Children endure ‘dangerous’ waits for NHS help due to Covid backlogs

Covid children
Covid children

More than 12,000 children are enduring “dangerous” waits of more than a year for NHS help, amid warnings that the lockdown generation is being left behind in efforts to clear backlogs.

Those under the age of 18 are now three times as likely as adults to face year-long waits for help from community health services, official figures show.

Experts said the waits for children in need of speech and language therapy, assistance with motor skills and developmental difficulties were “profoundly concerning and frankly unacceptable”.

Warning of a “disturbing” crisis exacerbated by social distancing and repeated lockdowns, they called for urgent action to prioritise the generation growing up in the shadow of the pandemic.

Dr Camilla Kingdon, president of the Royal College of Paediatrics and Child Health, said such delays were “dangerous,” warning that too often they meant children missing the window for treatment, with lifelong consequences.

It comes as the NHS braces for record disruption, as junior doctors embark on four days of walkouts, straight after the Easter bank holiday weekend.

The strikes are set to result in hundreds of thousands of appointments and operations being cancelled, on top of the 320,000 already lost to previous NHS walkouts.

The NHS recently began publishing statistics tracking waiting times in community services, which are not collected in routine data about the size of acute hospital waiting lists.

These show that between October and January, the total number of adults on lists has fallen by almost 8 per cent from 704,030 to 648,404.

At the same time, the number of children facing such waits has risen by almost 4 per cent, increasing from 206,504 to 214028 in four months.

While 17.5 per cent of adults have been waiting more than 18 weeks, 36.4 per cent of children have faced similar waits. And while 1.8 per cent of adults have been waiting more than 52 weeks, this goes up to 5.9 per cent among children.

On top of this, thousands of children have seen operations cancelled.

The trends come amid rising demand from a generation whose formative years and communication skills were blighted by masks, social distancing and repeated closures of nurseries and schools, fuelling developmental delays.

'Lifelong impacts'

The statistics show that over just four months, the number of children waiting for “occupational therapy”, which can help with motor skills and co-ordination, has risen by more than a fifth, with 22,556 facing such waits. Lists for the more general category of community paediatric services have risen by almost 8 per cent, leaving 64,597 on such lists.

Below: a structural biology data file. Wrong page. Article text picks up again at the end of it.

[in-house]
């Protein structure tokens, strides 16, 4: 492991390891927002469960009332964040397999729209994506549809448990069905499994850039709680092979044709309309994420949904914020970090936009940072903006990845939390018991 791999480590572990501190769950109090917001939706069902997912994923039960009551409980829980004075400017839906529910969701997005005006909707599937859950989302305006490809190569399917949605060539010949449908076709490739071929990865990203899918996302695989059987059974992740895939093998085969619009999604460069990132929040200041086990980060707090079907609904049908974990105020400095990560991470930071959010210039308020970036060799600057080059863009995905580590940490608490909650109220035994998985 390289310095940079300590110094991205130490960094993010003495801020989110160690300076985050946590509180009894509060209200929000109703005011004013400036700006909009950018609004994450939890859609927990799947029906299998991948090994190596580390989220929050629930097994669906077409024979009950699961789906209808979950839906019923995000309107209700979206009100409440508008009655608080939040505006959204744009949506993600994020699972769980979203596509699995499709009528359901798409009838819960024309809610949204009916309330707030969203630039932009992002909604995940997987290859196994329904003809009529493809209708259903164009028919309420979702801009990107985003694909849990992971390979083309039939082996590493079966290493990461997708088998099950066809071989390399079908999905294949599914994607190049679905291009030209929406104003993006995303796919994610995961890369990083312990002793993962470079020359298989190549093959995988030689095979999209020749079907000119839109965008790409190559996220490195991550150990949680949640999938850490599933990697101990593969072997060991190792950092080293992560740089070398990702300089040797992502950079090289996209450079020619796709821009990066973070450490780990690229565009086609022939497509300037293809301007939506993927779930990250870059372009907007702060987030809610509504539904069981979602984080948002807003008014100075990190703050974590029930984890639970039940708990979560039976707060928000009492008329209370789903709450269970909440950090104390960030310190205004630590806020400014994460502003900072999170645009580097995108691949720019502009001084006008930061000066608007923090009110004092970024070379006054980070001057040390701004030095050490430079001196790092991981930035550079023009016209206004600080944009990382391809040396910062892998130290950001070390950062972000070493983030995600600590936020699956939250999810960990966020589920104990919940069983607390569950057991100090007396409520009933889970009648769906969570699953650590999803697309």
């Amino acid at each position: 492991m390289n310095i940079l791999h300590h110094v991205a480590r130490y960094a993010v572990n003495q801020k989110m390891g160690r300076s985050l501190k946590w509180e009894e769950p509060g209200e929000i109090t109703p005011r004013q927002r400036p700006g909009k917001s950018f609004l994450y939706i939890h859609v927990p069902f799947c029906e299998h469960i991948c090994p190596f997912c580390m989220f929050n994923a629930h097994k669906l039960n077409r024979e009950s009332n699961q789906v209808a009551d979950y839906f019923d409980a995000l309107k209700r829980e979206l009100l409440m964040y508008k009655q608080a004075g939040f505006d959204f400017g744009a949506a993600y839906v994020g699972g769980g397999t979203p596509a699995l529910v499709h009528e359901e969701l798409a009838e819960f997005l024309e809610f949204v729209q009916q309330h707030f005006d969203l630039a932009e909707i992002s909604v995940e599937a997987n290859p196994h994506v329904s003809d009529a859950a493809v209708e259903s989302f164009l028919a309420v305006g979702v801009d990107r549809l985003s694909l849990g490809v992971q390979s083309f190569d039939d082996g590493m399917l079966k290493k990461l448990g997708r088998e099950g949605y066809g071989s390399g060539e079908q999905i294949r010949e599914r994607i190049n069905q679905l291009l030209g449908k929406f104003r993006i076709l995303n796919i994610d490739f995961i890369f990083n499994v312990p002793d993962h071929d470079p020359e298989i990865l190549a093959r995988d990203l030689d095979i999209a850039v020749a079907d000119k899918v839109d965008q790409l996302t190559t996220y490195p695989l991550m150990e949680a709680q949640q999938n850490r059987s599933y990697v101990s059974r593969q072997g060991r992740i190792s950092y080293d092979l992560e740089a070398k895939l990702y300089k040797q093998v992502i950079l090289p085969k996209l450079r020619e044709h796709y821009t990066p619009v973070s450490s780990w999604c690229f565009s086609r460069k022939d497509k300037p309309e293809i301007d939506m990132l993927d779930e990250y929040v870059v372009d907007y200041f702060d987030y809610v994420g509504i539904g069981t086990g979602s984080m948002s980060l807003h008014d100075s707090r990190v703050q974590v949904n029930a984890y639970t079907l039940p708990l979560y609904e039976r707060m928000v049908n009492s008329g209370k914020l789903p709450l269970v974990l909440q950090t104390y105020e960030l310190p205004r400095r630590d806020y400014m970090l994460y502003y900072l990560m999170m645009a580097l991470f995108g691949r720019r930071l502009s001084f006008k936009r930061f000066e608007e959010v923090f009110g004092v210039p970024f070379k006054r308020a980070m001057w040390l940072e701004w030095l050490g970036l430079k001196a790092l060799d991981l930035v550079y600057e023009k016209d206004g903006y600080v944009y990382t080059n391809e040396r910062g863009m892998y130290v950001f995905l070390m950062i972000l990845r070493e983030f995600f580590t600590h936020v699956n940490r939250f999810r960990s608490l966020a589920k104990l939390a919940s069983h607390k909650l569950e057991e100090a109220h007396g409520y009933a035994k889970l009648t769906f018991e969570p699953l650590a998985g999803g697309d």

Meanwhile, the number of children waiting for speech and language therapy has risen by almost 6 per cent, with 67,774 waiting. They include 2,980 children waiting at least a year for help – 4.4 per cent of all those on such lists.

Child-health experts called for urgent investment in healthcare services, and said children had been “deprioritised” during the pandemic and continued to get a raw deal.

RCPCH President Dr Camilla Kingdon said: “Waiting times for children continue to rise even though the adult waiting lists have shrunk. Such long waits for diagnosis, treatment or support are unacceptable for any patient, but can be particularly dangerous for children.

“For children and young people, many treatments need to be given by a specific age or developmental stage. It is not the same as for adults. If you miss the right window to treat a child or wait too long the consequences can be irrevocable and can have lifelong impacts on a child’s healthy development.”

‘Unacceptably high’

She urged ministers to invest in community paediatrics and speech and language services, saying waiting times are “unacceptably high”, and to provide a fully funded workforce plan to expand staff numbers.

Steve Jamieson, chief executive of the Royal College of Speech and Language Therapists, said the findings were “deeply disturbing”.

He added: “Demand for speech and language therapy has grown exponentially in recent years and workforce capacity has failed to keep pace.”

Mr Jamieson said a decade of underfunding speech and language therapy had caused a crisis that had been exacerbated by the pandemic.

“It’s clear that speech and language therapy services are at breaking point and waiting times will continue to grow unless the Government takes decisive action,” he added, urging ministers to publish a comprehensive workforce plan to meet current and future demand.

“We know children’s early language skills are crucial to their educational attainment, mental health, and employment prospects later in life. However, the pandemic has meant that many children have had fewer opportunities to interact with others and develop these key skills, and they are now presenting with more complex communication needs. This is why early identification and intervention is of paramount importance,” said Mr Jamieson.

Waits of at least one year

Across the country, Devon is the area with the highest proportion of children facing waits of at least one year – with almost one in five waiting this long. In Sussex, 17.1 per cent of children on lists face this wait, along with 15.9 per cent of those in Leicester, Leicestershire and Rutland.

In the best-performing areas, including Bath and North East Somerset, Swindon and Wiltshire, Bedfordshire, Luton and Milton Keynes, Mid and South Essex, no children face waits of more than 12 months.

An NHS spokesperson said: “The NHS is working hard to reduce waiting times for children and young people’s services, including those commissioned by local authorities, and is developing a long term workforce plan to ensure services have the right numbers of the staff with the right skills over the coming years.”